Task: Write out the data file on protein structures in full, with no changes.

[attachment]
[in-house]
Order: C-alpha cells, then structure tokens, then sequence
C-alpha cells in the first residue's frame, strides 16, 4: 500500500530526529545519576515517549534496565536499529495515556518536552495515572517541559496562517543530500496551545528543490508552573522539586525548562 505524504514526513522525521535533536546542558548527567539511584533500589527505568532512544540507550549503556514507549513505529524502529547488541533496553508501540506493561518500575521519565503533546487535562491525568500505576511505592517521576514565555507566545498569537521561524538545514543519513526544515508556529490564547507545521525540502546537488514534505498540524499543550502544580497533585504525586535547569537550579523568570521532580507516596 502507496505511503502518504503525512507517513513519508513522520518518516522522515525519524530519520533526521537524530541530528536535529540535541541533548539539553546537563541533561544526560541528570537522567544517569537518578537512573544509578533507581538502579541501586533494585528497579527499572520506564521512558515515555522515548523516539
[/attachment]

[in-house]
Order: C-alpha cells, then structure tokens, then sequence
C-alpha cells in the first residue's frame, strides 16, 4: 500500500530526529545519576515517549534496565536499529495515556518536552495515572517541559496562517543530500496551545528543490508552573522539586525548562 505524504514526513522525521535533536546542558548527567539511584533500589527505568532512544540507550549503556514507549513505529524502529547488541533496553508501540506493561518500575521519565503533546487535562491525568500505576511505592517521576514565555507566545498569537521561524538545514543519513526544515508556529490564547507545521525540502546537488514534505498540524499543550502544580497533585504525586535547569537550579523568570521532580507516596 502507496505511503502518504503525512507517513513519508513522520518518516522522515525519524530519520533526521537524530541530528536535529540535541541533548539539553546537563541533561544526560541528570537522567544517569537518578537512573544509578533507581538502579541501586533494585528497579527499572520506564521512558515515555522515548523516539